Can a species of beetle help control this invasive flowering plant?

  • leaf skeletonizing beetle on purple loosestrife
  • purple loosestrife beetle research area
  • mesh-covered cages


Purple loosestrife, Lythrum salicaria, may look pretty, but it is a serious invasive species in Wisconsin, Minnesota and throughout North America. It takes over wetlands and destroys habitat for many native plant and animal species. Wetlands in the Lake Superior Reserve, like those in many places around North America, have been invaded by this aggressive species.

Native to Europe, purple loosestrife has been shown to decrease biodiversity in North American wetlands when at high density. Researchers have considered many tactics for controlling the invasive species. One of those ideas has been biological control.

What’s that?

Biological control means utilizing another species—in this case, the leaf skeletonizing beetle—in an attempt to control the purple loosestrife. Biological control is a common approach to controlling invasive species because one reason invading species are often so dominant in their introduced habitat is that the habitat doesn’t include native species that would normally keep them in check.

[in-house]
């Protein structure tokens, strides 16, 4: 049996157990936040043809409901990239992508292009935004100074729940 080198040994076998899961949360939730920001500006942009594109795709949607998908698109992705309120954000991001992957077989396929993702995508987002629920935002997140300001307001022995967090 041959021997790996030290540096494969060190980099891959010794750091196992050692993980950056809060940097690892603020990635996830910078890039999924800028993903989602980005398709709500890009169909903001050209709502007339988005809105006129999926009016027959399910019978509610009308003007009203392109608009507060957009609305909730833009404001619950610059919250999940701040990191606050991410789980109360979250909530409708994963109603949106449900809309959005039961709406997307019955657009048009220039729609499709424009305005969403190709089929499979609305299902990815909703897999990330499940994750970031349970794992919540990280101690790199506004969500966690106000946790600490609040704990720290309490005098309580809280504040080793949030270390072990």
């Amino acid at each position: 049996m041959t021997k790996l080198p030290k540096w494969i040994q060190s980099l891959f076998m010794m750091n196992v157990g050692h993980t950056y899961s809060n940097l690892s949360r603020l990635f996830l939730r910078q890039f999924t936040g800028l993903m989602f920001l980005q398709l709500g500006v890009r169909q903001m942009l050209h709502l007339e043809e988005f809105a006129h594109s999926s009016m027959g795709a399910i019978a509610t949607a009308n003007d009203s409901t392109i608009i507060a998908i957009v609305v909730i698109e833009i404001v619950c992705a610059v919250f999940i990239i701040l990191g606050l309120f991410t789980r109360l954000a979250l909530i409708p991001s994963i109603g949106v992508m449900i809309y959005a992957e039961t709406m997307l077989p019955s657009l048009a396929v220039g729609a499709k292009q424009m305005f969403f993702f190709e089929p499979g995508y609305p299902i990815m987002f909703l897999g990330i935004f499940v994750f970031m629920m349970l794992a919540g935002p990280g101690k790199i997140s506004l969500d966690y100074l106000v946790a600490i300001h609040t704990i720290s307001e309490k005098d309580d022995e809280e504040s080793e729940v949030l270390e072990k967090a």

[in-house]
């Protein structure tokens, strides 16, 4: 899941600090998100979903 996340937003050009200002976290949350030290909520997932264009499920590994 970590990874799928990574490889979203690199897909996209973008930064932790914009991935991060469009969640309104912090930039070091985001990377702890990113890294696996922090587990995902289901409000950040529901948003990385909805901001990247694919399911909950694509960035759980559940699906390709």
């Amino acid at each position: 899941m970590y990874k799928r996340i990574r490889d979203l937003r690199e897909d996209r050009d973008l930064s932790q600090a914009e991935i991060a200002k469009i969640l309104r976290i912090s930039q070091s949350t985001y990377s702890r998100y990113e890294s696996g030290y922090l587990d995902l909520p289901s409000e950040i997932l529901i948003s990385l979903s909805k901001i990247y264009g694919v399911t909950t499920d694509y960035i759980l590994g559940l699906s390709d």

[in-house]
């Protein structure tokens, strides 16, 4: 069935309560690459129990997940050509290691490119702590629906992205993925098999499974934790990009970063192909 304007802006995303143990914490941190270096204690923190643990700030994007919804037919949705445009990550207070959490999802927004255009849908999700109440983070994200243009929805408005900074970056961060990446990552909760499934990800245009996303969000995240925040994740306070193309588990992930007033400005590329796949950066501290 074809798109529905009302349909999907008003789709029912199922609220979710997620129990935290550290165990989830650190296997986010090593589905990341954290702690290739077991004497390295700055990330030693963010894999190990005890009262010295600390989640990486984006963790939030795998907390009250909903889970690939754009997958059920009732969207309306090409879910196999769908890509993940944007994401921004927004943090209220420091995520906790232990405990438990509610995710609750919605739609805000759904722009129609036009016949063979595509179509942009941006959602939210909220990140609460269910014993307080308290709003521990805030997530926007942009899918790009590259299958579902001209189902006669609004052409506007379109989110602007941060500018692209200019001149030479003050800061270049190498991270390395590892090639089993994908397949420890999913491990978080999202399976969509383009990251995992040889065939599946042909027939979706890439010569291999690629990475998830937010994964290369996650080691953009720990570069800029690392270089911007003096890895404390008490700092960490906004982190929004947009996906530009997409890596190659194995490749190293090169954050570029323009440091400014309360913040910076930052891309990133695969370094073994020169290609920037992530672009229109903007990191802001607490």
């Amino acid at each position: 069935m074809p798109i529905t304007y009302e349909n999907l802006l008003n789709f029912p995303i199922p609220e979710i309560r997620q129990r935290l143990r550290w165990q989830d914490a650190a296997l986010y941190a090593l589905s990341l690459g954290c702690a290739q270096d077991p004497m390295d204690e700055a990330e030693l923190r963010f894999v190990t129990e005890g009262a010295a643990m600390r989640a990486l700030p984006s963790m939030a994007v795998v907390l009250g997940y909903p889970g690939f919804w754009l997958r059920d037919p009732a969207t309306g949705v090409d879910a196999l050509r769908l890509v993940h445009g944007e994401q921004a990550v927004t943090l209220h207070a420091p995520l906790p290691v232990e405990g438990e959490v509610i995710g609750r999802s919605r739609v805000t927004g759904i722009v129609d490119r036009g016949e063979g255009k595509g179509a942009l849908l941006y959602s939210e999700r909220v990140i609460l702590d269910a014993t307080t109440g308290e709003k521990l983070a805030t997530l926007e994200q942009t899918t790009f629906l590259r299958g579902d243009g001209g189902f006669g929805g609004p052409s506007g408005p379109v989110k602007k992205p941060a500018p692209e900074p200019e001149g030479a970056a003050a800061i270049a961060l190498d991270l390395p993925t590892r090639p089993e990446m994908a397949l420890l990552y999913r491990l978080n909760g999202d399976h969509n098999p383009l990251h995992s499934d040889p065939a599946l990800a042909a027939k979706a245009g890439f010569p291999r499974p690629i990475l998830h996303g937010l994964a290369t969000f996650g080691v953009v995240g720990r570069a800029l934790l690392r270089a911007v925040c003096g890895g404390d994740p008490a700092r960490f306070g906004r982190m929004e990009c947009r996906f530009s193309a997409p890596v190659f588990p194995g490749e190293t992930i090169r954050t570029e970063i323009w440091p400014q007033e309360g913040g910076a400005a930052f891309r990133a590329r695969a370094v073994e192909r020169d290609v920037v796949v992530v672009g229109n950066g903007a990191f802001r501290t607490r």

Researchers initially released the skeletonizing beetles, Galerucella pusilla and G. calmariensis, in an effort to control purple loosestrife found around Pokegama Bay in 2002 to 2004, well before the establishment of the Lake Superior Reserve in 2010.

In recent years, we’ve conducted plant cover surveys to assess any long-term changes in purple loosestrife abundance in the areas where the beetles were introduced. On top of assessing loosestrife abundance, we wanted to know whether the introduced beetles were actually useful in controlling the species. To do that, we conducted an exclusion experiment—we built mesh-covered cages around some purple loosestrife plants that allowed them to grow but kept the beetles out. This allowed us to gauge any growth differences between loosestrife that’s accessible to the beetles and loosestrife that isn’t.

Our surveys showed that purple loosestrife remains in relatively low and controllable abundance in the study area, and that the beetles likely contribute to controlling the invasive species. We’re continuing to monitor purple loosestrife within the Reserve and how the leaf skeletonizing beetles affect it.